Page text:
‘Payment transparency needed to keep us in business’ – Pharma suppliers to NHIA 

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Pharmaceutical suppliers are pushing government to direct the National Health Insurance Authority (NHIA) to make transparent payments to service providers across the country, noting that the move is critical to helpingsustain their operations and avoiding the collapse of some players in the sector.

According to them, many of their members who belong to the Pharmaceutical Manufacturers Association of Ghana (PMAG), Chamber of Pharmacy Ghana (CPG), and the Pharmaceutical Importers and Wholesalers Association of Ghana (PIWA) are reeling under immense financial pressure due to non-payment for drugs supplied to NHIA-funded health care facilities.

Even as the NHIA continues to state that it has paid debts owed healthcare facilities, the pharma suppliers are now urging the NHIA to notify them when payments are made – because these healthcare providers do not immediately pay their suppliers but instead use the NHIA payment for other operations, thus leaving the pharmaceutical suppliers struggling to stay afloat.

“When we met the NHIA over this matter, we told them that any time they make payment they should keep us in copy and tell us that they have paid this or that hospital. We don’t even want to know the amount they have paid, because once we are notified the drug supplier that has given drugs to the facility will then call them and retrieve their locked-up monies.

“We want to know the payment and the month it has been paid by the NHIA; that is what our argument is, but because the NHIA is refusing to give us that data we keep going round and there seems to be no end in sight,” David Kafui Klutse, Chief Operating Officer of Pharmanova – a member of the Pharmaceutical Manufacturers Association of Ghana – told the B&FT in an interview.

When this Paper contacted a source at the NHIA, the source said the demands of suppliers, even though genuine, are against contractual agreements with the hospitals and some other parties to the agreement; and therefore it will be very difficult to it get done.

Currently, it is estimated that pharmaceutical suppliers are owed over GHȼ300million; and they have also threatened to halt the supply of drugs to health facilities under the NHIA.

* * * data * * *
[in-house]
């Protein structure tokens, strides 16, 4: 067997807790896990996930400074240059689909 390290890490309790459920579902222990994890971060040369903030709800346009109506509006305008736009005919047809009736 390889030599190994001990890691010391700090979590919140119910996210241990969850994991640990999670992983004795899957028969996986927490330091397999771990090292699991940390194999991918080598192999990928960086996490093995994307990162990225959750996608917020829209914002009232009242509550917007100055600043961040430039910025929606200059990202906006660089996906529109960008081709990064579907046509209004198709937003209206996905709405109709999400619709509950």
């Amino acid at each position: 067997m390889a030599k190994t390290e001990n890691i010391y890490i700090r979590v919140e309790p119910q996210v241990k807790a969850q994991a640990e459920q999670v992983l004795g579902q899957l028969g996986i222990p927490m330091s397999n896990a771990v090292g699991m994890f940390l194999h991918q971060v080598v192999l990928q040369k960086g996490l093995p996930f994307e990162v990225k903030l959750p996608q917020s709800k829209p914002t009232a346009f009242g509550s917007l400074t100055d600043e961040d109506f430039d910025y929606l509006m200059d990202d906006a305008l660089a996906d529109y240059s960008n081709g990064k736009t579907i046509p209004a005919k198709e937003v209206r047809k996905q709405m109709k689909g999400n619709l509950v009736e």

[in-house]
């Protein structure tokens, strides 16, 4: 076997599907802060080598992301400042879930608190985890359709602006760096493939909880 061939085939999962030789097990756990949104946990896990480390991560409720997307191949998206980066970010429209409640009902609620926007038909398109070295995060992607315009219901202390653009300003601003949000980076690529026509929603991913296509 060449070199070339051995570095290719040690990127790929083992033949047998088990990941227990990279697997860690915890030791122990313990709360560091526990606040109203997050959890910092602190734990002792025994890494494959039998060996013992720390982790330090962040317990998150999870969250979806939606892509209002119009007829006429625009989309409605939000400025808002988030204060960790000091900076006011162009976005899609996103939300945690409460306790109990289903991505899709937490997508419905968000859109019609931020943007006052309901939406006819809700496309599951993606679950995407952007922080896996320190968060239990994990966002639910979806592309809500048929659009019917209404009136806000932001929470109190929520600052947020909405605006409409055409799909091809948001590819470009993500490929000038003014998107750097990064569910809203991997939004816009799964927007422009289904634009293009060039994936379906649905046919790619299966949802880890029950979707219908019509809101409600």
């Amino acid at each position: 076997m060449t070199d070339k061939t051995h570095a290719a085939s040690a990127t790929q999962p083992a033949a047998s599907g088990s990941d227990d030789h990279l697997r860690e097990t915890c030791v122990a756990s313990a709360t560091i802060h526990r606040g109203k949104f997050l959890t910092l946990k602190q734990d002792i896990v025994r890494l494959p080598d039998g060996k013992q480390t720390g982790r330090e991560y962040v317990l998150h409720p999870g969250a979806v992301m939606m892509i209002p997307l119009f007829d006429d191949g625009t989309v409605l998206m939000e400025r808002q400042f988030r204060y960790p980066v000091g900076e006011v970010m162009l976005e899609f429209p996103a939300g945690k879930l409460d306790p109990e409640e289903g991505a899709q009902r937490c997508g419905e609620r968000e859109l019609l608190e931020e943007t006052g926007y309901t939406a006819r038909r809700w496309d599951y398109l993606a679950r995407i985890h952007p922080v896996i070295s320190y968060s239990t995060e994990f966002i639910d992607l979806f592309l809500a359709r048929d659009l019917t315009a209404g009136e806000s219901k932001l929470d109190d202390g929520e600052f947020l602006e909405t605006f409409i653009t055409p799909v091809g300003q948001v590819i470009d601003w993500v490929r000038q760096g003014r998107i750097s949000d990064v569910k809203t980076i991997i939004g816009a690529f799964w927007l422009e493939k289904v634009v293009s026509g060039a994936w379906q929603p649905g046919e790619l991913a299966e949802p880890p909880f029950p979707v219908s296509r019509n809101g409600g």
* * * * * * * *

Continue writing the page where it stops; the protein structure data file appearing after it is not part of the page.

The NHIA, in a statement, said scheme managers had paid GHȼ598,940,612 to service providers as claims payments so far in 2020; however, the additional payments now bring the total claims paid to GHȼ686,021,529 as at 18 June 2020. But the pharmaceutical suppliers are sceptical about the payment of these claims, as they are yet to receive payment for drugs that have been supplied for over six months.

The Health Ministry also made a last-minute step to stop the strike action by calling for the debtors list from the suppliers. A letter sighted by the B&FT and signed by the Minister of Health, Kwaku Agyemang Manu said: “The Ministry wants to thank you and your members for bringing this issue to its attention. We also thank you for your patience and commitment to doing business with our Health Service Providers.

“The ministry is pleading with you and your members to submit data on all outstanding debts owed to your members, indicating: supplier/company name; the name of facility or hospital that owes; total amount of indebtedness; age of indebtedness.”

The letter added that: “The ministry will engage you and your members after receiving this data, and discuss the way forward to settle these debts as soon as possible. Once again, we thank you and look forward to receiving this data from you within the shortest possible time”.

As a result, the pharmaceutical players are contemplating halting their action, but are assiduously putting together the data for presentation to the ministry this week.

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